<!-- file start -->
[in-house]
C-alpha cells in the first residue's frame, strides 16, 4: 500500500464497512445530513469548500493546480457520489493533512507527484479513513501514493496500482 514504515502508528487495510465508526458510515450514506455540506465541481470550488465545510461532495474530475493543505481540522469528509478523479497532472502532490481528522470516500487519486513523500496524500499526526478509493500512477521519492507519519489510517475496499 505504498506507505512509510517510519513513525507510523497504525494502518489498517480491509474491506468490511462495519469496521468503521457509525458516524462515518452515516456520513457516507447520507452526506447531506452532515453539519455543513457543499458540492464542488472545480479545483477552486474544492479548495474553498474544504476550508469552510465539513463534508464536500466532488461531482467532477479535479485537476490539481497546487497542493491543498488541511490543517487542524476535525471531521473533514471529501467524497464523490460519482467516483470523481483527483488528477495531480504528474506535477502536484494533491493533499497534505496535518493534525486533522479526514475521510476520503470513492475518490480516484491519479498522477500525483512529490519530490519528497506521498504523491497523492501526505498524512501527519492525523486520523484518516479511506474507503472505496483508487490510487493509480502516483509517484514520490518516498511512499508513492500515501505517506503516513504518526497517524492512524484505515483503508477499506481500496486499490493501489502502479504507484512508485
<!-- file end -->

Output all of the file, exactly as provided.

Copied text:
[in-house]
C-alpha cells in the first residue's frame, strides 16, 4: 500500500464497512445530513469548500493546480457520489493533512507527484479513513501514493496500482 514504515502508528487495510465508526458510515450514506455540506465541481470550488465545510461532495474530475493543505481540522469528509478523479497532472502532490481528522470516500487519486513523500496524500499526526478509493500512477521519492507519519489510517475496499 505504498506507505512509510517510519513513525507510523497504525494502518489498517480491509474491506468490511462495519469496521468503521457509525458516524462515518452515516456520513457516507447520507452526506447531506452532515453539519455543513457543499458540492464542488472545480479545483477552486474544492479548495474553498474544504476550508469552510465539513463534508464536500466532488461531482467532477479535479485537476490539481497546487497542493491543498488541511490543517487542524476535525471531521473533514471529501467524497464523490460519482467516483470523481483527483488528477495531480504528474506535477502536484494533491493533499497534505496535518493534525486533522479526514475521510476520503470513492475518490480516484491519479498522477500525483512529490519530490519528497506521498504523491497523492501526505498524512501527519492525523486520523484518516479511506474507503472505496483508487490510487493509480502516483509517484514520490518516498511512499508513492500515501505517506503516513504518526497517524492512524484505515483503508477499506481500496486499490493501489502502479504507484512508485